BBC Gardeners' World

BBC Gardeners' World October 2018

Gardeners' World Magazine is the authoritative voice in gardening, the clear market-leader since it launched in 1991. The award-winning editorial includes topical, practical advice in the readers' favourite 'what to do now' section, and regular contributions and features from the top names in BBC gardening. Packed with fresh ideas and clear advice - the innovative approach offers creative, practical and problem-solving solutions to all keen gardeners.

Читать больше
Страна:
United Kingdom
Язык:
English
Издатель:
Immediate Media Company London Limited
Периодичность:
Monthly
503,52 ₽
4 035,24 ₽
12 Выпуск(ов)

в этом номере

1 мин.
discover more from gardeners’ world magazine

2-for-1 Gardens Entry Our discount scheme is the biggest in the UK but can we improve it? Tell us how and where you’ve visited, or if you’ve not used your card why, for a chance to win one of four £100 John Lewis vouchers: bit.ly/GWSurvey2018 Trimmers on test If you’re investing in new hedge kit this year, find the best one for you with our new video guide at gardenersworld.com/hedgetrimmers Plant it right Watch Carol Klein’s expert tips on planting bare-root shrubs. She reveals everything you need to know to get new additions off to a flying start. Go to bit.ly/plant-bare-root Bulbs special issue Get even more inspiration for your bulb-planting with our new, 132-page edition, Complete Guide to Bulbs. Find it at newsagents and supermarkets this month, or buy at magsdirect.co.uk/GWbulbs18 for just £7.99 incl. p&p. You decide! Have…

1 мин.
welcome

Do pets and gardens mix? There used to be a feeling that they didn’t, beyond the cat prowling through or a rabbit run banished outside. But we use our ever-smaller gardens so differently now – with family life spilling outdoors at the slightest glimpse of sun – that there can be few or no limits. So, we set out to show how you can have a great-looking garden that’s also a fun and safe place for your pets. We’ve tips from Monty that reveal how he keeps Longmeadow looking camera-ready, despite the attentions of Nigel and Nell, who posed, on cover shoot day, like the old pros they are – with just a bit of bribery! It all starts on p66. After the summer of the century (so far), it’s now…

4 мин.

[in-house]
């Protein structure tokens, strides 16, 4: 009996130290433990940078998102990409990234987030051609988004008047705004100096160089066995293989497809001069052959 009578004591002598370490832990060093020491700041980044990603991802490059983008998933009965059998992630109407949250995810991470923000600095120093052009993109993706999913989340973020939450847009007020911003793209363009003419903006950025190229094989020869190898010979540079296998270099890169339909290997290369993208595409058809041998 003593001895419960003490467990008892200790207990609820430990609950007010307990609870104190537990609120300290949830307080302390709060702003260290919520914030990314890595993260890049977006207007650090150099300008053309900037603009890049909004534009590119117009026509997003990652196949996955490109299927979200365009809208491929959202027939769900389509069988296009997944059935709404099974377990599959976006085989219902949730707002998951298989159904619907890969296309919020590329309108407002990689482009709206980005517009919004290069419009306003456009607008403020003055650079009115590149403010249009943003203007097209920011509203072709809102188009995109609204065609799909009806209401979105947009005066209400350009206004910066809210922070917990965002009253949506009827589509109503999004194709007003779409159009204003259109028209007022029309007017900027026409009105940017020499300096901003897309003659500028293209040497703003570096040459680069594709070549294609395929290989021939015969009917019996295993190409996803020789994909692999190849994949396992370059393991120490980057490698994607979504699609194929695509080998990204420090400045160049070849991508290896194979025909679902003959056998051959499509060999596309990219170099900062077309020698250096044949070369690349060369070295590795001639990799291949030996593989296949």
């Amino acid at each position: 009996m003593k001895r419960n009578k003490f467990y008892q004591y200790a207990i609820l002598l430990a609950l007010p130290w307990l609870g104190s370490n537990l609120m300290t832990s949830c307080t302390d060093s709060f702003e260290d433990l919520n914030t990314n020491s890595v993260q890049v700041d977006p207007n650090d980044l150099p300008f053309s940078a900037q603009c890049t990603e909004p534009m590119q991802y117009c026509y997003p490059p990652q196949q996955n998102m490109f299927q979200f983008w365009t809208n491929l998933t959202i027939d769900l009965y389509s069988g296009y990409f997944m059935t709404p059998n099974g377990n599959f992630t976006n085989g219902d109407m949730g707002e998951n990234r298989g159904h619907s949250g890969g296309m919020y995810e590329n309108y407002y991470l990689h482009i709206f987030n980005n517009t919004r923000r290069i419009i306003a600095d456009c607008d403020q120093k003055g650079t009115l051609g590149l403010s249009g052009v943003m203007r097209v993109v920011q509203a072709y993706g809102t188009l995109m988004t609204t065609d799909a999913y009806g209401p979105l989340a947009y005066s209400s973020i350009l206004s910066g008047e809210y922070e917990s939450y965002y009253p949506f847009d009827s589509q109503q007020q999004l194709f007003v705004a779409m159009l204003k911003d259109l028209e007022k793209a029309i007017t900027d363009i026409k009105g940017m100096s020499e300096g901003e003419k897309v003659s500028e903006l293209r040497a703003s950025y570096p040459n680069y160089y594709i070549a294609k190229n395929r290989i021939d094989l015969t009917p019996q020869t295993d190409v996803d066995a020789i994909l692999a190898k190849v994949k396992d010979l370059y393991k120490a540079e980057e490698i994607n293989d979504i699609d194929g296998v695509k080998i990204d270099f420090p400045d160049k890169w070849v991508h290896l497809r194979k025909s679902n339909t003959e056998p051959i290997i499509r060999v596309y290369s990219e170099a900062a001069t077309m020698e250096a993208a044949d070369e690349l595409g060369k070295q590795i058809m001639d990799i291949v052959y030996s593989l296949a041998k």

we love october for bright sparks and first frosts

STAR OF THE MONTH Symphyotrichum laeve ‘Calliope’ Some plants flower in clumps, some in sprays, some in wisps, some in elegant flushes, others in dots, and some even in gushes and splats. This is – and I am pretty sure that you will agree – a cloud. A veritable stratocumulus of tiny lavender daisies. Asters (or Symphyotrichum as we must learn to call them) sit there patiently all summer trying very hard to blend into the background – sometimes it feels as if they will never get their act together but, like the US Cavalry, they appear at the last minute to give our gardens the final summer hurrah. Sun or partial shade. Susceptible to mildew, so keep plants healthy and well watered. Divide every third spring. Height x Spread 120cm x 30cm ONE…

2 мин.
expert’s choice hebe

Things have been changing in the world of hebes. Traditionally, they’re known as prolific, late-flowering evergreen shrubs bringing us a fresh burst of colour when everything else is winding down. Now, though, the balance has shifted. A new breed of neat variegated plants with multicoloured foliage and less prominent flowers has come to the fore, while the flowering types have become less popular. But the truth is, both have their place. Flowering hebes add a wide range of colours to autumn borders, from purple to white, through lilacs, blues and pinks. The spikes can be long and impressive and in the best varieties open over a long season. Small-leaved variegated types tend to make neater little bushes whose green-and-purple, pink-and-cream or silvery foliage is pretty all year round but develops its…

3 мин.
the full monty

“We cannot possibly untwine the garden from our marriage” I have always been of the opinion that women are fundamentally better gardeners than men, but I heard a different slant on that the other day. Talking to a friend, he said he felt men liked the bigger picture – layout and structure – while women preferred detail. “But of course, I’m not allowed to say that,” he said ruefully. Whatever your view of his statement, it was made by a thoughtful, balanced person. Do men and women have different approaches and views of a garden? If so, are those views based upon gender, upbringing or cultural expectations? Certainly, any position on this will be a broad generalisation, with endless examples to contradict it. But as I’ve spent the past 40 years gardening…

3 мин.
over the fence is vegan gardening a fad or the future?

“There are three compelling reasons to grow veganically” I‘m convinced that vegan gardening is the next big thing. But if veganism is a fad, vegan gardening could be too, and I don’t want it to be – it’s too vital to be just here today, gone tomorrow. There is plenty of evidence to give us three compelling reasons to grow veganically – that animal farming is bad for the planet, it’s bad for the animals themselves and that eating animals and their by-products can be bad for our health. Gardeners can grow to support a vegan diet and grow without harming animals. Many think they’re being wildlife-friendly when they aren’t. Indeed, there are few who don’t want to kill garden creatures in some form, such as slugs. Most gardeners think manure is…